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Part One: “Exclusion/Belonging,” traces the construction of the nineteenth-century Chinese immigrant laborer as the original Asiatic/Mongolian, a figure who was not-white but above all not-Black, a wage worker who was degraded but nonetheless categorically superior to the slave. If we consider the Chinese immigrant laborer in relation to the white worker, Chinese foreignness was a site of dispossession, persecution, and exclusion. But if we consider the Chinese immigrant laborer in relation to the slave, we discover that Chinese foreignness was also, paradoxically, a site of plenitude, standing, and belonging. The exclusion movement expelled the Chinese immigrant from the nation, but not from the Family of Man. The U.S. state developed its pattern of weaponizing the Asiatic against the Black struggle during this period, as explained here in a new interpretation of Yick Wo v. Hopkins and Plessy v. Ferguson. For their part, Chinese immigrants grasped the value of their not-Blackness and developed strategies to take advantage of it, from displacing freed people on plantations during Reconstruction to refusing to allow their children to attend “colored” schools in the Mississippi Delta in the interwar years.
Even if the trend of chinoiseries reached its peak in the eighteenth century, in Latin America it persisted and gained new overtones through Modernismo. While in Europe this was a strictly foreign aesthetic found in Asian luxury exports and artifacts mass-produced for a consumer audience, in the Americas it became a racial phenomenon as well. Together with consumer goods, Chinese laborers started migrating to the region, complicating orientalist impressions of China imported from Europe. This chapter reexamines characterizations of Modernismo’s Asian imaginaries as a mere aesthetics of evasion, and instead reads them as a political critique of Chinese labor. While it acknowledges the prominence of the cultural politics of orientalism in the movement’s transcultural imaginaries of chinoiserie, it shows that the portrayal of the China trade opens a discussion on the global division of labor, nineteenth-century migrations, and the desire over foreign bodies.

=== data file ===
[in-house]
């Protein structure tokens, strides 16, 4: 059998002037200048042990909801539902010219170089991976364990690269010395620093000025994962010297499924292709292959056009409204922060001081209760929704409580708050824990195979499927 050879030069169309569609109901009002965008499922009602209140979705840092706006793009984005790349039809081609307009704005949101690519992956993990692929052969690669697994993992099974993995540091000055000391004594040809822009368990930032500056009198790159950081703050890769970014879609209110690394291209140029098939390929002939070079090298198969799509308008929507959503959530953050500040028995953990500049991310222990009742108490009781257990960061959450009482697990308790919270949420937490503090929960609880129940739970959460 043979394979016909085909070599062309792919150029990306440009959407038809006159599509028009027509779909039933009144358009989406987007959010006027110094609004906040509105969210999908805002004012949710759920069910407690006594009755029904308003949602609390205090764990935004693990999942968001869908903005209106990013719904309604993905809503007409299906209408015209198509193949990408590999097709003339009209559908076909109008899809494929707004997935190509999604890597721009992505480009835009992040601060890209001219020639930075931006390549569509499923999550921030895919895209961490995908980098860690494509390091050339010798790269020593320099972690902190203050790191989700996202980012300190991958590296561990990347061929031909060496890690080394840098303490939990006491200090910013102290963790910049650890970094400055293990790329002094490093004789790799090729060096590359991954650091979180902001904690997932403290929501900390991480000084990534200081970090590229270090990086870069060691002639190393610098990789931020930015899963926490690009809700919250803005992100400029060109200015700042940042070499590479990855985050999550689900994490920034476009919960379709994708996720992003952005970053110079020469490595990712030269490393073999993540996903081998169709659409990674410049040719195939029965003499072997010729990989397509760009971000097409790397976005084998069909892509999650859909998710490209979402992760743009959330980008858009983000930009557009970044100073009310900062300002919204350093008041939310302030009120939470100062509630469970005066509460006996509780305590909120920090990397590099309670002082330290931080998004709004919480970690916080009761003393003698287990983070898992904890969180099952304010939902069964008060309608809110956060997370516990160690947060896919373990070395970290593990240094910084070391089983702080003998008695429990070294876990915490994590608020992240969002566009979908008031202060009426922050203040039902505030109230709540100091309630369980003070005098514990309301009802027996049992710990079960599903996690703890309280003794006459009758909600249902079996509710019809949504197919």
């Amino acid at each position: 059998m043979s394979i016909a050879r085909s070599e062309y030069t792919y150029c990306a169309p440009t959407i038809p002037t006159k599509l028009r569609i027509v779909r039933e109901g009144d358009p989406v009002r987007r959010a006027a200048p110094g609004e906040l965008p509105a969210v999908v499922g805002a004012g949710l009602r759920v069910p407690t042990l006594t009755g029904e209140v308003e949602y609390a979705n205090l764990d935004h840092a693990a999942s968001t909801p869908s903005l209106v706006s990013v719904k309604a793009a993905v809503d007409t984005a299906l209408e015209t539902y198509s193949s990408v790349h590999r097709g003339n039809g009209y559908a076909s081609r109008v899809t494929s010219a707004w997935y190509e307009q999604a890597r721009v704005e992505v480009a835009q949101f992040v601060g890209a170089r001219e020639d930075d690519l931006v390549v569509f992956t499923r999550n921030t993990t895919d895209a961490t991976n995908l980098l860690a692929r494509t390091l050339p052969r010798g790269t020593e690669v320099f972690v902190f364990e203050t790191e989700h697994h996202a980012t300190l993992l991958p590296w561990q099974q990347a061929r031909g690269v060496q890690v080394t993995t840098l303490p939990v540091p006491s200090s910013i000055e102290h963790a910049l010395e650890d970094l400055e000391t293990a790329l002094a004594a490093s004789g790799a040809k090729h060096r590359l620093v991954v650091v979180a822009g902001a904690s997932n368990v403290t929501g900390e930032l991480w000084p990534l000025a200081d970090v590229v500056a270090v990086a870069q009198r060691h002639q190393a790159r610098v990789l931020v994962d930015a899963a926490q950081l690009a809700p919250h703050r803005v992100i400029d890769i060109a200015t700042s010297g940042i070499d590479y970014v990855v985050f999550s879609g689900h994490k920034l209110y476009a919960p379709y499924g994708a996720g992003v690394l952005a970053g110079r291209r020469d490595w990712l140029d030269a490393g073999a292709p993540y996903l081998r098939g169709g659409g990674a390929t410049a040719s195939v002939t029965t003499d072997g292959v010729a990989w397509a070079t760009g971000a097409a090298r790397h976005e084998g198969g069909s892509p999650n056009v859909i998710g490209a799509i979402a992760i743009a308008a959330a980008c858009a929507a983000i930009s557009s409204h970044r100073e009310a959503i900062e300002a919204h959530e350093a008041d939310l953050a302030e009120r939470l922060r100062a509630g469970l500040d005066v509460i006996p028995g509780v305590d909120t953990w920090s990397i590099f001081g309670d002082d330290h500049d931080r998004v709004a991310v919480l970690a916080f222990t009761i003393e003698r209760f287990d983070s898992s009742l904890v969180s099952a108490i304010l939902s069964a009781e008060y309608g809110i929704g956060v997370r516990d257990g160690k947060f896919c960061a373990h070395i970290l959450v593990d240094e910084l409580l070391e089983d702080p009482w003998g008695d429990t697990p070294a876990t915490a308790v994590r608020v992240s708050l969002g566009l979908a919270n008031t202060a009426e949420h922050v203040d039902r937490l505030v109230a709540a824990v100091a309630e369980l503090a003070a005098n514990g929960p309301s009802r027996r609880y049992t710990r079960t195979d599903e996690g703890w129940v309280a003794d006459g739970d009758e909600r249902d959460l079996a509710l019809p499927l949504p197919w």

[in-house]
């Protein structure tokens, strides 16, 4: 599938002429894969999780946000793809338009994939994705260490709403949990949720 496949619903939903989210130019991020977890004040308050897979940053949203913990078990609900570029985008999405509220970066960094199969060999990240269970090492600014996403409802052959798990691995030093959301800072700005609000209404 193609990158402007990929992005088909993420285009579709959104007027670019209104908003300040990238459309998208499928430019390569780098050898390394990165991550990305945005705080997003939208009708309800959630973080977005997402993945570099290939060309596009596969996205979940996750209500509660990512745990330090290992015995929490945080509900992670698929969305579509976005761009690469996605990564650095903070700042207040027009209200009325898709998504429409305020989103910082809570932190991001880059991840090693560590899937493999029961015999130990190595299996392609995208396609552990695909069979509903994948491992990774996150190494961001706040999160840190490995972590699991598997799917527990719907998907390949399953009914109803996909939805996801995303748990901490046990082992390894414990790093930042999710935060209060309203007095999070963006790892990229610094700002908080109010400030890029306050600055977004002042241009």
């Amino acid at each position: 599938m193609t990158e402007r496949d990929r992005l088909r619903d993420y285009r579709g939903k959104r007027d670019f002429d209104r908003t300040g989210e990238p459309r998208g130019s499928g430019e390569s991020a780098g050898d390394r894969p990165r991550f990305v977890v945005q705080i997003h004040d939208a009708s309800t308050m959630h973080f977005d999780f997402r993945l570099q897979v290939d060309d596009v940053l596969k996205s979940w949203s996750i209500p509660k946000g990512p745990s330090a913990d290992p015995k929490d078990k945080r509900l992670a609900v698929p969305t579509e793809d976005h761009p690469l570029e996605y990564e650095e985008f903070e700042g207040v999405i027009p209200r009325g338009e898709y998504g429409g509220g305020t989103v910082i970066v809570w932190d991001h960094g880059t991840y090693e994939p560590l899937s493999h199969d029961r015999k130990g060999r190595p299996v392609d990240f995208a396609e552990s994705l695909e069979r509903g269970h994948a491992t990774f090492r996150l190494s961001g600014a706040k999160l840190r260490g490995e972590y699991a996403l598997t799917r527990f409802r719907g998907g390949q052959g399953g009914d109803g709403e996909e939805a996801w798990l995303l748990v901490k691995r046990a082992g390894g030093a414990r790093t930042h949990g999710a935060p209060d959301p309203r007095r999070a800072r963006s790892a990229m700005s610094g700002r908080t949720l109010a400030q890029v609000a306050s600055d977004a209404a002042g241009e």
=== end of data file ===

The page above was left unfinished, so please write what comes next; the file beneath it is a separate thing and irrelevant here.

This chapter shows how nascent racially motivated imperialism led to the othering of the enslaved, both within the US as a tool of social control of labour, to justify immigration restrictions on so-called ‘coolies’, and also in order to position the nation alongside European powers in the colonial struggles for parts of the Middle East and Africa. The edges of the definition of slavery was fought over by those arguing that forced labour was the only valid way of eliciting productive labour from uncivilized natives.
Chapter 3 surveys the vast expansion, both in the numbers of migrants and in the range of destinations, of Chinese migration during the age of mass migration, processes driven in part by industrialization and imperialism. The chapter both traces the expansion of existing diasporic trajectories, such as migration from Shandong to Manchuria and the Hokkien diaspora in Southeast Asia, and introduces new diasporic trajectories, such as the Teochiu migrants to Thailand, Cantonese migrants to Australasia and the Americas, and Zhejiang migrants to Europe. The chapter also draws attention to diasporic trajectories made up of female migrants, to Shanghai and Singapore, representing the beginnings of the feminization of migration. The chapter then introduces institutions unique to the age of mass migration: treaty ports, indentured servitude and the “coolie” trade. The chapter argues that while the age of migration was the heyday of such Chinese institutions as native-place associations and brotherhoods, it also witnessed the emergence of new types of migration services. The chapter concludes with a third example of a Chinese diasporic community, this one made up of Teochiu farmers in a village on the Malay Peninsula.
Chapter six, “The Struggle Against Hookworm Disease,” examines the early campaigns of the Rockefeller Foundation to reduce transmission of the widespread helminthic infection. Launched in the southern United States and then extended southward in the western hemisphere and into the eastern hemisphere, the anti-hookworm campaigns became the very first global health initiative. Although the campaigns utilized chemical therapies to reduce the intestinal worm load, their primary focus was on changing defecation habits, to encourage better sanitation. The campaigns failed to meet their goals, underscoring the limitations of mass drug treatment and the difficulties of changing entrenched defecation practices and the use of human waste as fertilizer.
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